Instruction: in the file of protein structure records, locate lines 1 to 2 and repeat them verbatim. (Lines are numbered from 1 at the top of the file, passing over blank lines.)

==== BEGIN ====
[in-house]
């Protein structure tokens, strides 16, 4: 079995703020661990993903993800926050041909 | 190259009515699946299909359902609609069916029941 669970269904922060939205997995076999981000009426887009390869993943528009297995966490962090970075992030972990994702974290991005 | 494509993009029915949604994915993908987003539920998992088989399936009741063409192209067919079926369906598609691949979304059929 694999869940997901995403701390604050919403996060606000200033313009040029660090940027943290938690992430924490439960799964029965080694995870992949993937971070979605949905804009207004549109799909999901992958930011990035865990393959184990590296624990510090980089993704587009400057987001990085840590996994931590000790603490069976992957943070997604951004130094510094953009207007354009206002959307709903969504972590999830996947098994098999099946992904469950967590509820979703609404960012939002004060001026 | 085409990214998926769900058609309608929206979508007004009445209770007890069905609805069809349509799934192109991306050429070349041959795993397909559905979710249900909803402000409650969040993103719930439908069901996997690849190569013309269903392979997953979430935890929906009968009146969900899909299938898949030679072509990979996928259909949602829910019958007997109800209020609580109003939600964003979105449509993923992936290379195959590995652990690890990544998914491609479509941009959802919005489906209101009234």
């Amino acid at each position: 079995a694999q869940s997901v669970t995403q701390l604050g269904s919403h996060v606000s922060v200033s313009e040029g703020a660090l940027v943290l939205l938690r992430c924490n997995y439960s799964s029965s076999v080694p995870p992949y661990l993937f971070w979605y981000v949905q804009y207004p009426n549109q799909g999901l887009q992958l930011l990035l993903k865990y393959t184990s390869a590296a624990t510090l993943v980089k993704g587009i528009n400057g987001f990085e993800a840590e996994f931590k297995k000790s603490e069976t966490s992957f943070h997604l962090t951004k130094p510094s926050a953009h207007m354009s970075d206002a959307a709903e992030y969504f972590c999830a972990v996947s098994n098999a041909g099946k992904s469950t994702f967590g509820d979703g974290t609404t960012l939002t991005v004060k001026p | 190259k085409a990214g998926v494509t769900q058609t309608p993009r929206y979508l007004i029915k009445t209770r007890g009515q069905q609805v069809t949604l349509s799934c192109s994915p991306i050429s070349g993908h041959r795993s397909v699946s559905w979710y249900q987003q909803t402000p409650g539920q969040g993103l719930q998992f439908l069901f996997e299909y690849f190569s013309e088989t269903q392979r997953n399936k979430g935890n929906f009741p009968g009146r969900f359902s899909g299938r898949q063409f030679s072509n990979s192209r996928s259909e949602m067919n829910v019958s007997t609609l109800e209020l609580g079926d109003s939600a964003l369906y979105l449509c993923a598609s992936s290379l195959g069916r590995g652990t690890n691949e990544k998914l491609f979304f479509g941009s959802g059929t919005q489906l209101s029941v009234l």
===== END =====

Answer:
[in-house]
């Protein structure tokens, strides 16, 4: 079995703020661990993903993800926050041909 | 190259009515699946299909359902609609069916029941 669970269904922060939205997995076999981000009426887009390869993943528009297995966490962090970075992030972990994702974290991005 | 494509993009029915949604994915993908987003539920998992088989399936009741063409192209067919079926369906598609691949979304059929 694999869940997901995403701390604050919403996060606000200033313009040029660090940027943290938690992430924490439960799964029965080694995870992949993937971070979605949905804009207004549109799909999901992958930011990035865990393959184990590296624990510090980089993704587009400057987001990085840590996994931590000790603490069976992957943070997604951004130094510094953009207007354009206002959307709903969504972590999830996947098994098999099946992904469950967590509820979703609404960012939002004060001026 | 085409990214998926769900058609309608929206979508007004009445209770007890069905609805069809349509799934192109991306050429070349041959795993397909559905979710249900909803402000409650969040993103719930439908069901996997690849190569013309269903392979997953979430935890929906009968009146969900899909299938898949030679072509990979996928259909949602829910019958007997109800209020609580109003939600964003979105449509993923992936290379195959590995652990690890990544998914491609479509941009959802919005489906209101009234």